Archive for May, 2011

Traveling with Alzheimer’s Disease

Tuesday, May 31st, 2011

June is a month when many Americans plan their summer vacations. If an individual with Alzheimer’s disease is included in your plans, please take the following steps to ensure their safety.


Before going

  • Call the Alzheimer’s Association chapter in the area you will be visiting. Let them know you will be staying in the area and ask about available resources. You can locate any chapter by calling 1.800.272.3900 or visiting
  • Enroll the person in MedicAlert® + Alzheimer’s Association Safe Return®, a 24-hour nationwide emergency response service for individuals with Alzheimer’s or a related dementia who wander or have a medical emergency. You may also want to consider the Alzheimer’s Association Comfort Zone®, powered by Omnilink, a Web-based GPS location management service or Alzheimer’s Association Comfort Zone Check-InTM.
  • If you are already enrolled in MedicAlert, update your records with temporary contact information (call 1.888.572.8566).

Upon arrival

  • Let neighbors know a person with Alzheimer’s is staying next door and ask them to keep their eye out for wandering or other unsafe behavior.
  • During the first few days after arrival, keep your schedule light with lots of down time.
  • Create opportunities to re-acclimate the person to the new environment.
  • Keep familiar things around.
  • Limit access to money and credit cards.
  • Limit access to driving.
  • Be aware that the change can be chaotic for the person.
  • Recognize the warning signs of anxiety and agitation.




Four Ways to Connect

Friday, May 20th, 2011

NCOA – National Council On Aging offers 4 ways to connect with the elderly during Older Americans Month.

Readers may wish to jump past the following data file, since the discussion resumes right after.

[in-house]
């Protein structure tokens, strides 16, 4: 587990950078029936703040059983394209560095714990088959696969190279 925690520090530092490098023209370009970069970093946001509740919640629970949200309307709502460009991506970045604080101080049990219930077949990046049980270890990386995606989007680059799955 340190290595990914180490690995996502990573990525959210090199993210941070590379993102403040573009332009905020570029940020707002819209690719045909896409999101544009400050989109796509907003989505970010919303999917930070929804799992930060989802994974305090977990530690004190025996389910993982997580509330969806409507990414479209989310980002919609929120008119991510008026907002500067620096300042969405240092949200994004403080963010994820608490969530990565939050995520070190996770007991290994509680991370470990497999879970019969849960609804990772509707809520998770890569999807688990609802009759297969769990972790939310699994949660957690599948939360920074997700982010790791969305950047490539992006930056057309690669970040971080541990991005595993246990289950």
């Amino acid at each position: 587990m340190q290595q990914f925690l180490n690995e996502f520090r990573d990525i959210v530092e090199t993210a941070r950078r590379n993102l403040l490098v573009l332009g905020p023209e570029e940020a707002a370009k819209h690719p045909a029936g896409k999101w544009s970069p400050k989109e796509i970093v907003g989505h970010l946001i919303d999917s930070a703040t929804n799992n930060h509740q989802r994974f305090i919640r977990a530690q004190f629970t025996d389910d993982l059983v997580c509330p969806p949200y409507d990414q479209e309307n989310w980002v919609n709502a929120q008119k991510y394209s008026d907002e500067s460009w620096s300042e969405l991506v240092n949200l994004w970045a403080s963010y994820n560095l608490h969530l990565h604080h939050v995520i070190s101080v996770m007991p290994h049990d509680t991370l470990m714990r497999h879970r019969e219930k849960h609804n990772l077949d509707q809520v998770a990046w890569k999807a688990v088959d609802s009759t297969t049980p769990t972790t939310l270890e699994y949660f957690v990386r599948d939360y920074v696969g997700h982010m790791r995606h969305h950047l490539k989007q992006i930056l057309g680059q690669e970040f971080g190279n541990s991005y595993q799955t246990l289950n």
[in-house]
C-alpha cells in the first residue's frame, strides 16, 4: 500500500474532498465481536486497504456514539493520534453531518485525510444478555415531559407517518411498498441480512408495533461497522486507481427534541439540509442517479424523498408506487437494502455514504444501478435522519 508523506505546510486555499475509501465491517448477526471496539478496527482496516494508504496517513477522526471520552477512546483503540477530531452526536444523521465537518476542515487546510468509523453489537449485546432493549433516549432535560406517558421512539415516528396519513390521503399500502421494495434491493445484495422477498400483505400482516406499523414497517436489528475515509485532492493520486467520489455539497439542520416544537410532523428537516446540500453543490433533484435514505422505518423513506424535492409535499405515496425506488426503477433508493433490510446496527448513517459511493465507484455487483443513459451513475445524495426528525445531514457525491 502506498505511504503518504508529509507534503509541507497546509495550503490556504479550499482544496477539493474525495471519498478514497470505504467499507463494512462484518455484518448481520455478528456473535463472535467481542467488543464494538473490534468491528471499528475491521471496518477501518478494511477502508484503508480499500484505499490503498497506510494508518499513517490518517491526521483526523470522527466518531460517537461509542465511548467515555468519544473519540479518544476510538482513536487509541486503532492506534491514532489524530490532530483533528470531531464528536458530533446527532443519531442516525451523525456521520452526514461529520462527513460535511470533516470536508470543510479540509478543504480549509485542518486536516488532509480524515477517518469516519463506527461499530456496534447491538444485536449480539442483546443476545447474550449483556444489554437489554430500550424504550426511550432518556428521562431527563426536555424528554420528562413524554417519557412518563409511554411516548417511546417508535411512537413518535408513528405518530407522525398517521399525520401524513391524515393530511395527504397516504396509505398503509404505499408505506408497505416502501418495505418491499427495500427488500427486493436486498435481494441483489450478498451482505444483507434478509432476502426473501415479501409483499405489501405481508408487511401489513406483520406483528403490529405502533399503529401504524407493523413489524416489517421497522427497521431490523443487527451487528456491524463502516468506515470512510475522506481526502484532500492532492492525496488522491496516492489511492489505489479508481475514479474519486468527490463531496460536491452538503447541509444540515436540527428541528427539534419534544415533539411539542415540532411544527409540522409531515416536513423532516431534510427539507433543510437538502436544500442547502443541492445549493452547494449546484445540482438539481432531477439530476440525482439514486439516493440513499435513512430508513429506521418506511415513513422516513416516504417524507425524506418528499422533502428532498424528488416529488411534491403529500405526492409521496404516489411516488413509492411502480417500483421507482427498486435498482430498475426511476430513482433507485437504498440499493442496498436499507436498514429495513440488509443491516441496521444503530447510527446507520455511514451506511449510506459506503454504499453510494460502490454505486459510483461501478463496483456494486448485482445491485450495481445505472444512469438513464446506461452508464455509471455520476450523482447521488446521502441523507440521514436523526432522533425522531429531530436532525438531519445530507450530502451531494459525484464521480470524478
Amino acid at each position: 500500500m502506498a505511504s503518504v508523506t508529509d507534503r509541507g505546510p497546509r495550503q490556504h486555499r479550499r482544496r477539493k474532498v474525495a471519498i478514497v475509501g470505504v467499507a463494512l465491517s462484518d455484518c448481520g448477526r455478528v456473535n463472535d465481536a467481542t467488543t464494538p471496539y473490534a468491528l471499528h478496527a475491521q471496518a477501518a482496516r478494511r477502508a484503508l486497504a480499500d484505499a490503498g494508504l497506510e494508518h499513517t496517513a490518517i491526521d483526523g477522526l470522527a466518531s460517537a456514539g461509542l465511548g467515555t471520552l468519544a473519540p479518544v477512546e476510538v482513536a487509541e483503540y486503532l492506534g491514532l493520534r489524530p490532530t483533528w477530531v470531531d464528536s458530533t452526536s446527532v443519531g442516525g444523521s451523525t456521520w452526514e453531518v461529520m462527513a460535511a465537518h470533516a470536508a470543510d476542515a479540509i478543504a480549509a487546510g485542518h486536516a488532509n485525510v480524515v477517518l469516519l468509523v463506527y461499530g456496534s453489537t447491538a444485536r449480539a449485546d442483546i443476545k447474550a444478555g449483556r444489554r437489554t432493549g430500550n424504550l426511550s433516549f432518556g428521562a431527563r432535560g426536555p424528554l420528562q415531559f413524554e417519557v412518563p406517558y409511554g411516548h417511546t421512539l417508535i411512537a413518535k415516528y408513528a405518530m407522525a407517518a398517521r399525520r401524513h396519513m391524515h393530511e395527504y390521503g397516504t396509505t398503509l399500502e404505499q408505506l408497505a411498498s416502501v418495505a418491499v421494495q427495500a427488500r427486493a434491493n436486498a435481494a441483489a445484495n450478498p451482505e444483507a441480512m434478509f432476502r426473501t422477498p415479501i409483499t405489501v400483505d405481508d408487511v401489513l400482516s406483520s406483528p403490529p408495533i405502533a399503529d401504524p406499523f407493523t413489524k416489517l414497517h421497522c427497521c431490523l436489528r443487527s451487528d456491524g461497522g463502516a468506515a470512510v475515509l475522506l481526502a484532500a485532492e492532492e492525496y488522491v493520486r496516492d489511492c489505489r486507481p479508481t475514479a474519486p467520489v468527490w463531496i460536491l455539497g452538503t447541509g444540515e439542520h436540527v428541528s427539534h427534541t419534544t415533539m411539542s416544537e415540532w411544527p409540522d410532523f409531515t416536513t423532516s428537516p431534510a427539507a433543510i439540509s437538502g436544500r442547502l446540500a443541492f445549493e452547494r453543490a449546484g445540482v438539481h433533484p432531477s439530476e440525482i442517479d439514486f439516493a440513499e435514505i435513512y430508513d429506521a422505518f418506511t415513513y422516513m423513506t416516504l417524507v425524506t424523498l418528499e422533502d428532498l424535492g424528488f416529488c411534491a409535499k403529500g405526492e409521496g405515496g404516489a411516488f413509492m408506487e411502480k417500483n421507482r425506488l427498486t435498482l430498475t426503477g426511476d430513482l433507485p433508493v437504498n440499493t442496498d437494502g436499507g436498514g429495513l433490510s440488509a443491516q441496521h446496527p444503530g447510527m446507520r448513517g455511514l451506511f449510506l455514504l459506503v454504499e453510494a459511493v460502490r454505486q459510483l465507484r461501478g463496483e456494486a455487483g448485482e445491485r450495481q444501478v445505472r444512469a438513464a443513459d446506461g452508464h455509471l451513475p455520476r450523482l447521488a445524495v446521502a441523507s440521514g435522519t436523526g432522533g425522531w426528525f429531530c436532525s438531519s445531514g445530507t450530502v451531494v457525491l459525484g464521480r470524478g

1. Raise Your Voice: One in three older adults lives in or on the edge of poverty. They struggle every day just to pay for food, medicine, and a place to live. They’re one bad break away from financial crisis. NCOA’s One Away campaign is collecting stories of economic struggle so we can convince Congress to act. Ask seniors you know to share a story, watch a video, discuss solutions, and send a message to Congress on
  2. Benefit Someone You Love: This month, give two older adults who are close to you a BenefitsCheckUp® screening. In tight economic times, who wouldn’t want to be sure they’re getting all the benefits they’re eligible for? Free and available anytime online, NCOA’s BenefitsCheckUp® screens for more than 2,000 public and private benefits to help seniors pay for food, medicine, energy costs, and more.
  3. Take Control of Your Health: Managing your own health is key to living the life you want. NCOA’s Better Choices, Better Health® is an online workshop for people with ongoing health conditions such as diabetes, heart disease, and arthritis. Participants learn how to reduce pain, fatigue, and stress and communicate with their doctors. Free and available nationwide, BCBH is an easy way for people with limited mobility, caregiving responsibilities, or privacy concerns to get the support they need to live better.
  4. Bowl Together, Get Together! Why should the kids have all the fun? This year’s Older Americans Month features a virtual Wii bowling tournament at senior centers across the country. View this week’s winners and see if you can beat their scores!